10/03/07 - income tax

In today's excerpt - faced with the unprecedented cost of the Civil War, the U.S. implements an income tax:

"With steady news of the Union's defeats in 1861, public confidence fell sharply. ... Adding to [Abraham] Lincoln's concerns, the Treasury secretary [Salmon Chase] reported that he had underestimated the cost of the war for 1861-62. Rather than $318 million, Chase now put the figure at $532 million. And only $55 million in taxes was expected. ...

"The Union army's defeat at Bull Run in July 1861 cooled the desire of banks to lend to the government. Chase and congressional Republicans decided they must raise taxes aggressively to produce more revenues to reassure investors. They first considered a property tax, a method last used in the War of 1812 ... [but] the suggestion evoked a sharp reaction from populist and agrarian interests ... [and] intense congressional opposition led to a search for a tax that would be considered fairer by rural constituencies. Legislators were aware of the various features of the British income tax, which had first been proposed by William Pitt the Younger in 1798 to pay for weapons and supplies, in preparation for the Napoleonic Wars with France. Implemented in 1799, the tax featured graduated payment rates, with the lowest set below 1 percent and the highest at 10 percent. ...

"The idea of a federal income tax was widely regarded as radical and nearly inconceivable. Those suspicious of any increase in federal financial power considered it another attempt by the federal government to undermine the power of the states. Wealthy Americans deplored it as an unjust and heavy-handed federal intrusion. ... [However] in need of revenues and anxious to offset grumblings that low-income farmers and workers were bearing the brunt of the war's cost due to high tariffs, the House passed legislation levying a 3 percent tax on annual incomes above $800, signed into law by President Lincoln on August 5, 1861. Most Americans made far less than $800—the average annual income that year was $150—so the vast majority did not have to pay the tax. ... Interest on mortgages was made deductible ... Congress attempted to increase tax fairness further, as well as obtain additional revenues, by including in the bill an inheritance tax—the first in U.S. history—on estates in excess of $1,000. ...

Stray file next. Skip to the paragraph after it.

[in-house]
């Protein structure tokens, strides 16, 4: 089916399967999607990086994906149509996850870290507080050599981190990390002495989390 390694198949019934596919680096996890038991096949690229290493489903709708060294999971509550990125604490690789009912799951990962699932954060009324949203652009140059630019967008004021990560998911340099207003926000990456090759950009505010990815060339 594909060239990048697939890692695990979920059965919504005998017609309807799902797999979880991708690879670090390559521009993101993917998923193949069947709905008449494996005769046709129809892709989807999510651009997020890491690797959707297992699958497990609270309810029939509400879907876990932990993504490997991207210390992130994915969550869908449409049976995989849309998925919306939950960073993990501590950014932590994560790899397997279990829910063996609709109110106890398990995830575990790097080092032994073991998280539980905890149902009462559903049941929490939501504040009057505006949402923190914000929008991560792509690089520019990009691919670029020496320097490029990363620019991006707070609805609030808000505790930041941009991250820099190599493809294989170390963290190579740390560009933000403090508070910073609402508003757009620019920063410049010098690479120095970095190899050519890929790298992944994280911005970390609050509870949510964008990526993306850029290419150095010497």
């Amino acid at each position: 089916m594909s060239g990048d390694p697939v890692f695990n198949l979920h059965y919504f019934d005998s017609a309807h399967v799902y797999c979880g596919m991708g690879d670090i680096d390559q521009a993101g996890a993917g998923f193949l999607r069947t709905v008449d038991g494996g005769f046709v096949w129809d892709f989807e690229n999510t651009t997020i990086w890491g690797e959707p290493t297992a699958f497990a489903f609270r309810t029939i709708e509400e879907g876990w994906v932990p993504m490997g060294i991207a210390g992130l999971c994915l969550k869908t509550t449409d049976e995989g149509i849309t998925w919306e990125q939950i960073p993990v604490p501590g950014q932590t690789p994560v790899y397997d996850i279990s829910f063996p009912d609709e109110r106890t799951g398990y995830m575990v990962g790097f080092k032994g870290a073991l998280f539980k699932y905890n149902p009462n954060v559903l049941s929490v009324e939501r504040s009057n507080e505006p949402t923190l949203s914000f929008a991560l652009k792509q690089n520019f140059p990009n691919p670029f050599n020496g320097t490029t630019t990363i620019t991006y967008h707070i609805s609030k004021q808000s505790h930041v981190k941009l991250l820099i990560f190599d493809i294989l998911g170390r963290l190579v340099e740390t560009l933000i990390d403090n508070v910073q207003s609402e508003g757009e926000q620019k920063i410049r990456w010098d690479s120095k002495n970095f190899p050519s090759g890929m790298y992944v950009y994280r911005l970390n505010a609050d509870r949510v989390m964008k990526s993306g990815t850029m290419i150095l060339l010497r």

"To improve tax collection, Congress adopted another practice from Britain called 'collection of revenues at the source.' ... It required federal agencies to withhold taxes from the pay of civilian and military employees and railroad and financial institutions to withhold taxes before distributing dividend and interest payments to investors."


Robert D. Hormats


The Price of Liberty: Paying for America's Wars from the Revolution to the War on Terror


Times Books, Henry Holt and Company, LLC


Copyright 2007 by Robert D. Hormats


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